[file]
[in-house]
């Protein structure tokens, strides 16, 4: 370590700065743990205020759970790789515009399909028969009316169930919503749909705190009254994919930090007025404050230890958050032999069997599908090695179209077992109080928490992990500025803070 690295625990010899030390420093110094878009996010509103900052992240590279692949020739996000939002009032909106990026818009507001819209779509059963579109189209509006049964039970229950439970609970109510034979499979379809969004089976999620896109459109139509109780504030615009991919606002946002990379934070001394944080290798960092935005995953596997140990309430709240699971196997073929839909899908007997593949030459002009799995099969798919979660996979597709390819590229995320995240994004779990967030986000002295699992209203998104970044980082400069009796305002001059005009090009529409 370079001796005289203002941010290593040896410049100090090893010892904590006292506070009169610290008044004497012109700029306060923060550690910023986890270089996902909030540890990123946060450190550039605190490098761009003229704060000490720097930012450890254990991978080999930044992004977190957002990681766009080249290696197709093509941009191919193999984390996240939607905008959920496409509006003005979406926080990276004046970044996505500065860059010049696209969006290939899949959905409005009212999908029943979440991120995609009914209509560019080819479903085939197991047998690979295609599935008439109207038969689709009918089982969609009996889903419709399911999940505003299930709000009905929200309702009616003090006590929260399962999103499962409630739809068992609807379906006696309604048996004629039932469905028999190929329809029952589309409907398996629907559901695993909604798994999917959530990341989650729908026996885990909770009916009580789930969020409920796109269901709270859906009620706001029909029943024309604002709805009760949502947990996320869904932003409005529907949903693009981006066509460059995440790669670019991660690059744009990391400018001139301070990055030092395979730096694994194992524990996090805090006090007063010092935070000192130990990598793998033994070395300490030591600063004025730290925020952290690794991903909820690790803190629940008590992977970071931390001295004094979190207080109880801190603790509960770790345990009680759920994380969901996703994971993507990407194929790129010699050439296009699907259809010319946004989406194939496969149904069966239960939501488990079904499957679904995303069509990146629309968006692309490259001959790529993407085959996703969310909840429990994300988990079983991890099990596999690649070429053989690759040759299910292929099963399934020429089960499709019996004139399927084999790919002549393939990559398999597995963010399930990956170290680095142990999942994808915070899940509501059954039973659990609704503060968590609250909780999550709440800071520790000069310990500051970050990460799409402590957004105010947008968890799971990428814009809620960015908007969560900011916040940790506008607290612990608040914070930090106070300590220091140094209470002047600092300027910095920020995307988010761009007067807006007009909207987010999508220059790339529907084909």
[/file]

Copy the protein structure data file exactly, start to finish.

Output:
[in-house]
């Protein structure tokens, strides 16, 4: 370590700065743990205020759970790789515009399909028969009316169930919503749909705190009254994919930090007025404050230890958050032999069997599908090695179209077992109080928490992990500025803070 690295625990010899030390420093110094878009996010509103900052992240590279692949020739996000939002009032909106990026818009507001819209779509059963579109189209509006049964039970229950439970609970109510034979499979379809969004089976999620896109459109139509109780504030615009991919606002946002990379934070001394944080290798960092935005995953596997140990309430709240699971196997073929839909899908007997593949030459002009799995099969798919979660996979597709390819590229995320995240994004779990967030986000002295699992209203998104970044980082400069009796305002001059005009090009529409 370079001796005289203002941010290593040896410049100090090893010892904590006292506070009169610290008044004497012109700029306060923060550690910023986890270089996902909030540890990123946060450190550039605190490098761009003229704060000490720097930012450890254990991978080999930044992004977190957002990681766009080249290696197709093509941009191919193999984390996240939607905008959920496409509006003005979406926080990276004046970044996505500065860059010049696209969006290939899949959905409005009212999908029943979440991120995609009914209509560019080819479903085939197991047998690979295609599935008439109207038969689709009918089982969609009996889903419709399911999940505003299930709000009905929200309702009616003090006590929260399962999103499962409630739809068992609807379906006696309604048996004629039932469905028999190929329809029952589309409907398996629907559901695993909604798994999917959530990341989650729908026996885990909770009916009580789930969020409920796109269901709270859906009620706001029909029943024309604002709805009760949502947990996320869904932003409005529907949903693009981006066509460059995440790669670019991660690059744009990391400018001139301070990055030092395979730096694994194992524990996090805090006090007063010092935070000192130990990598793998033994070395300490030591600063004025730290925020952290690794991903909820690790803190629940008590992977970071931390001295004094979190207080109880801190603790509960770790345990009680759920994380969901996703994971993507990407194929790129010699050439296009699907259809010319946004989406194939496969149904069966239960939501488990079904499957679904995303069509990146629309968006692309490259001959790529993407085959996703969310909840429990994300988990079983991890099990596999690649070429053989690759040759299910292929099963399934020429089960499709019996004139399927084999790919002549393939990559398999597995963010399930990956170290680095142990999942994808915070899940509501059954039973659990609704503060968590609250909780999550709440800071520790000069310990500051970050990460799409402590957004105010947008968890799971990428814009809620960015908007969560900011916040940790506008607290612990608040914070930090106070300590220091140094209470002047600092300027910095920020995307988010761009007067807006007009909207987010999508220059790339529907084909």